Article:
Every 9.5 minutes, someone in the United States is infected with HIV. As scary as that sounds, the good news is that the rate of new infections is no longer increasing in this country. This is because of effective prevention programs put in place since the mid-1980s.
Since any good prevention program includes education, I want to help you understand more about HIV and AIDS as part of National HIV Testing Day on Thursday.
HIV stands for human immunodeficiency virus, the virus that causes AIDS, acquired immune deficiency syndrome. “Deficiency” and words relating to “immunity” are in both names. Your immune system fights off infections and it comes under attack from this virus. If you are infected with HIV and do not get appropriate treatment, it can lead to a deficiency in how your immune system functions. When the virus causes severe deficiency, it is called AIDS.
Initial HIV infection often causes a reaction two weeks to three months after exposure to the virus. Symptoms can include fever, rash, muscle aches, sore throat, swollen lymph nodes and ulcers in the mouth. During this time, high levels of HIV in the blood make it is easier to transmit the virus to others, but those who are infected usually do not know it. Not everyone infected with HIV experiences this initial reaction, called primary HIV infection. Regardless of whether someone experiences primary HIV symptoms, he or she may not have any other signs or symptoms of HIV/AIDS for up to 10 years afterward.
During this time, called the latent period, the virus is silently invading and destroying CD4 cells, white blood cells responsible for detecting infection and alerting your immune system. Eventually, there are so few CD4 cells (500–1,000 cells/mm3 is the normal range) that your body no longer has a good defense against infections. Influenza, pneumonia, skin infection and other diseases can now become deadly.
Because people often carry the virus for many years before feeling ill, the United States Preventive Services Task Force recommends that all persons aged 15–65 be tested for HIV at least once and that more frequent testing should be done based on risk factors. Talk with your health care provider about how often you should be tested. People who feel and look healthy may have HIV and pass it on to others. The latent period is an important time to start treatment with anti-retroviral drugs that allow a longer life, decrease the amount of virus in your body and reduce the risk of passing on HIV.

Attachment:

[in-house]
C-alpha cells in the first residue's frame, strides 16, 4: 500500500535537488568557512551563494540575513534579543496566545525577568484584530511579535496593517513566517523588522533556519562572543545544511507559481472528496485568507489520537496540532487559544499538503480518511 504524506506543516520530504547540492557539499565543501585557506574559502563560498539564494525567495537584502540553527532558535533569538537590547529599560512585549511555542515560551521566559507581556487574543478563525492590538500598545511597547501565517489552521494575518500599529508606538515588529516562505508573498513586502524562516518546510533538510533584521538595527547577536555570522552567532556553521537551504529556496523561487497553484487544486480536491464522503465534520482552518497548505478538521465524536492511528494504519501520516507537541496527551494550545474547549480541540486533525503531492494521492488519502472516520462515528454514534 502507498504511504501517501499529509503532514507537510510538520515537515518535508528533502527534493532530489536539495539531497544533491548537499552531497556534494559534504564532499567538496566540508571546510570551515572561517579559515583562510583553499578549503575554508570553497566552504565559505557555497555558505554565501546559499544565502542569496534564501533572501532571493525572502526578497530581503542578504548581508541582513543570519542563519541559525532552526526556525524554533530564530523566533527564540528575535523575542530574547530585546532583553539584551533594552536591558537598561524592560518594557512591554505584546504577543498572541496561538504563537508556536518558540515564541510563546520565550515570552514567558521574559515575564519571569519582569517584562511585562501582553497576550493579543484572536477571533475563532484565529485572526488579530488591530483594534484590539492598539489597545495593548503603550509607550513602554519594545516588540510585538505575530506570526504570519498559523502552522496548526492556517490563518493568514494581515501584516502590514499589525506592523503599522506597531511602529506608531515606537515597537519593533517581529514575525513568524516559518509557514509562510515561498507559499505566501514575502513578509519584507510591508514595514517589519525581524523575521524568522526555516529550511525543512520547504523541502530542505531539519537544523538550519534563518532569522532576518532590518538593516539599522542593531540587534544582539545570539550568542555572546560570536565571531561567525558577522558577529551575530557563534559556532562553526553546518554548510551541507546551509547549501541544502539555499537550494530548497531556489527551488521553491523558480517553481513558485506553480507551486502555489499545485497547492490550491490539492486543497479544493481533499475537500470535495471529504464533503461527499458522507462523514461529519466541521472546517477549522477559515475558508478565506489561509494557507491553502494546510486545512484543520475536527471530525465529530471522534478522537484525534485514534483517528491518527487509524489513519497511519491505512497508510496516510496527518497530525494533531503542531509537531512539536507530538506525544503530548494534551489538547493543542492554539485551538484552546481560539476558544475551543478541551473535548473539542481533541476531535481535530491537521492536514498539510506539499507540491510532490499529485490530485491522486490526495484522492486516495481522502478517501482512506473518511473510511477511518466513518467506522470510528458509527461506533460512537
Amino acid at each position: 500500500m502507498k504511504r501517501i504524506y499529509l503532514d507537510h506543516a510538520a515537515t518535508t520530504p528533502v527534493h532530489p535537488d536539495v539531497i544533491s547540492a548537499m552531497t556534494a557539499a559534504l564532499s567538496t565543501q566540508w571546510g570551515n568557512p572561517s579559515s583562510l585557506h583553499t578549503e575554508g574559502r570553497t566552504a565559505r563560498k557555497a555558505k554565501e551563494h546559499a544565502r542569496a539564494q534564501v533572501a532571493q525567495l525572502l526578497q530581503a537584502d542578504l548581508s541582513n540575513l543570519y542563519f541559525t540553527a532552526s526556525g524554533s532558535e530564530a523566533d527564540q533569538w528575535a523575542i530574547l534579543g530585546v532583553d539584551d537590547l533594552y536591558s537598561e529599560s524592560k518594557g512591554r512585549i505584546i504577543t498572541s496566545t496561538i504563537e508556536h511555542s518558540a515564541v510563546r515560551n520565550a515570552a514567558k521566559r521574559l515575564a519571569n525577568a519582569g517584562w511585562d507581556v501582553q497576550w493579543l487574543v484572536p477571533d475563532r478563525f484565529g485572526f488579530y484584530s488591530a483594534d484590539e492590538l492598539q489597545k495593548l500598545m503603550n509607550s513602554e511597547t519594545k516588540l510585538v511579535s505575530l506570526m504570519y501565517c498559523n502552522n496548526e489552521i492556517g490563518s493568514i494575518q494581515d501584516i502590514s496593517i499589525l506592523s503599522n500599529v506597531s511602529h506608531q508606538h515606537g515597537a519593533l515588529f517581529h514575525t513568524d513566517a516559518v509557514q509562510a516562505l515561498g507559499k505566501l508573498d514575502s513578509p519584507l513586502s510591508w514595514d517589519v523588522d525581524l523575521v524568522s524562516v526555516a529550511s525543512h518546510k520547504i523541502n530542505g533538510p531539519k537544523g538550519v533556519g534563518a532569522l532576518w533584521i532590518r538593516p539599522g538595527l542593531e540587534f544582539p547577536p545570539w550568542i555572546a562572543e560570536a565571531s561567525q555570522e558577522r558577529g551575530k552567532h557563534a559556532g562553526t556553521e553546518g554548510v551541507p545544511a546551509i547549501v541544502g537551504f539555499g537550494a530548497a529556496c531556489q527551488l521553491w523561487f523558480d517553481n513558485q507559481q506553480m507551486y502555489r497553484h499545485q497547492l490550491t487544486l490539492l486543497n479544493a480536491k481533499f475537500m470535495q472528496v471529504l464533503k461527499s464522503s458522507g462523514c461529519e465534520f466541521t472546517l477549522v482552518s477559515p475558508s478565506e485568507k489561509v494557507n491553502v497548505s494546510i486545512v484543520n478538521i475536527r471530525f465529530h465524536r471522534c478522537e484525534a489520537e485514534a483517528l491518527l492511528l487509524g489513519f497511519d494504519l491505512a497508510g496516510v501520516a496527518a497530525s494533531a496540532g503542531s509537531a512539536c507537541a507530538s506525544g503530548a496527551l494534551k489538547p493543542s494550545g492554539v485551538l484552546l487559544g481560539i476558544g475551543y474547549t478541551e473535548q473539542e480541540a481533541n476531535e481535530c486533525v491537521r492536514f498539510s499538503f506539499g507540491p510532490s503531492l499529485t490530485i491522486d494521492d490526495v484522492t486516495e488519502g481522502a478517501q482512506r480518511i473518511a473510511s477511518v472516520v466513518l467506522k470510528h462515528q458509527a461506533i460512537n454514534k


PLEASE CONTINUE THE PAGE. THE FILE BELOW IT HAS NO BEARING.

In April, I wrote about sexually transmitted infections and the importance of sexually active individuals getting tested regularly as part of staying healthy and preventing the spread of infection. Infection with another STI such as herpes increases your risk of becoming infected with HIV.
Even though treatments are available, prevention is always best and knowing whether or not you or those you love are infected with HIV is crucial. Those who know they are not infected can take steps to prevent becoming infected and those who are infected can take steps to prevent infecting others.
Activities such as casual kissing, hugging and normal sports contact do not transmit HIV. Prevent HIV transmission by using a condom or other barrier consistently and correctly during any type of sexual activity and by knowing your HIV status and your partner’s. Do not share needles or other injection equipment.
Get more information on HIV/AIDS, transmission, prevention, risk factors, treatments, services, prevention research, staying healthy with HIV/AIDS and much more at aids.gov. You can get testing site information specific to your location at locator.aids.gov/.
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